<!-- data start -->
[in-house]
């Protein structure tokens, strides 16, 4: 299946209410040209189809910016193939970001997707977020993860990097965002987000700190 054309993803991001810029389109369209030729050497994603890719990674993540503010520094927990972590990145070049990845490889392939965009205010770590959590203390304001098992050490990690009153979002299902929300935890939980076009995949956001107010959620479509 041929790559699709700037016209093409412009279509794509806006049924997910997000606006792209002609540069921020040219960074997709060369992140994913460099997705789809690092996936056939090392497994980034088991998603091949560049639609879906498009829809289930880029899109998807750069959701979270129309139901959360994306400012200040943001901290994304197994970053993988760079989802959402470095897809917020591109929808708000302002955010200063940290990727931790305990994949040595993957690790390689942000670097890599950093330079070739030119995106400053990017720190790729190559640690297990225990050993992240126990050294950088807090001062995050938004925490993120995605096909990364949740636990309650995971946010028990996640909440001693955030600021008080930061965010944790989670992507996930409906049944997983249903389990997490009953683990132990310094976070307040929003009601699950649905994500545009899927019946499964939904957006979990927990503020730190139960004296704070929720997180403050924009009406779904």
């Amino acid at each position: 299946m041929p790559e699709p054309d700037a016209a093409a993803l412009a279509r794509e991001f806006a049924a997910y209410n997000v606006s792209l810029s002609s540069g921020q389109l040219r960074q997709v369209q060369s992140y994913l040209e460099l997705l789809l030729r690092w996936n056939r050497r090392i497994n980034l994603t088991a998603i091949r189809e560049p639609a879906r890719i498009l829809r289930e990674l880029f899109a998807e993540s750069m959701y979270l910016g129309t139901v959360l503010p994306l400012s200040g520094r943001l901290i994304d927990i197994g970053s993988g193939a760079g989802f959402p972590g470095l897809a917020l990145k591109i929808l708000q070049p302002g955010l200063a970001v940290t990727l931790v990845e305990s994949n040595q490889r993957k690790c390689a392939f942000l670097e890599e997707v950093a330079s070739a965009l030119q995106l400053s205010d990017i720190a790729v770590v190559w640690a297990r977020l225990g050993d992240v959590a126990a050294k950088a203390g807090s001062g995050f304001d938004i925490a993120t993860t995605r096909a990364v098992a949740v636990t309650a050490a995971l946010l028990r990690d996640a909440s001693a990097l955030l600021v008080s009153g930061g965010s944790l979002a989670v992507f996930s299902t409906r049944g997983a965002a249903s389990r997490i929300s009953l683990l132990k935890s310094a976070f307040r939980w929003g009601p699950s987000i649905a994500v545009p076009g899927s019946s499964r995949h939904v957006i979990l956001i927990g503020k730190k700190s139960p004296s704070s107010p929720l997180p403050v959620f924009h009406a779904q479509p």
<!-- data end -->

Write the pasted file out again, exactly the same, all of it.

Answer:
[in-house]
């Protein structure tokens, strides 16, 4: 299946209410040209189809910016193939970001997707977020993860990097965002987000700190 054309993803991001810029389109369209030729050497994603890719990674993540503010520094927990972590990145070049990845490889392939965009205010770590959590203390304001098992050490990690009153979002299902929300935890939980076009995949956001107010959620479509 041929790559699709700037016209093409412009279509794509806006049924997910997000606006792209002609540069921020040219960074997709060369992140994913460099997705789809690092996936056939090392497994980034088991998603091949560049639609879906498009829809289930880029899109998807750069959701979270129309139901959360994306400012200040943001901290994304197994970053993988760079989802959402470095897809917020591109929808708000302002955010200063940290990727931790305990994949040595993957690790390689942000670097890599950093330079070739030119995106400053990017720190790729190559640690297990225990050993992240126990050294950088807090001062995050938004925490993120995605096909990364949740636990309650995971946010028990996640909440001693955030600021008080930061965010944790989670992507996930409906049944997983249903389990997490009953683990132990310094976070307040929003009601699950649905994500545009899927019946499964939904957006979990927990503020730190139960004296704070929720997180403050924009009406779904």
């Amino acid at each position: 299946m041929p790559e699709p054309d700037a016209a093409a993803l412009a279509r794509e991001f806006a049924a997910y209410n997000v606006s792209l810029s002609s540069g921020q389109l040219r960074q997709v369209q060369s992140y994913l040209e460099l997705l789809l030729r690092w996936n056939r050497r090392i497994n980034l994603t088991a998603i091949r189809e560049p639609a879906r890719i498009l829809r289930e990674l880029f899109a998807e993540s750069m959701y979270l910016g129309t139901v959360l503010p994306l400012s200040g520094r943001l901290i994304d927990i197994g970053s993988g193939a760079g989802f959402p972590g470095l897809a917020l990145k591109i929808l708000q070049p302002g955010l200063a970001v940290t990727l931790v990845e305990s994949n040595q490889r993957k690790c390689a392939f942000l670097e890599e997707v950093a330079s070739a965009l030119q995106l400053s205010d990017i720190a790729v770590v190559w640690a297990r977020l225990g050993d992240v959590a126990a050294k950088a203390g807090s001062g995050f304001d938004i925490a993120t993860t995605r096909a990364v098992a949740v636990t309650a050490a995971l946010l028990r990690d996640a909440s001693a990097l955030l600021v008080s009153g930061g965010s944790l979002a989670v992507f996930s299902t409906r049944g997983a965002a249903s389990r997490i929300s009953l683990l132990k935890s310094a976070f307040r939980w929003g009601p699950s987000i649905a994500v545009p076009g899927s019946s499964r995949h939904v957006i979990l956001i927990g503020k730190k700190s139960p004296s704070s107010p929720l997180p403050v959620f924009h009406a779904q479509p």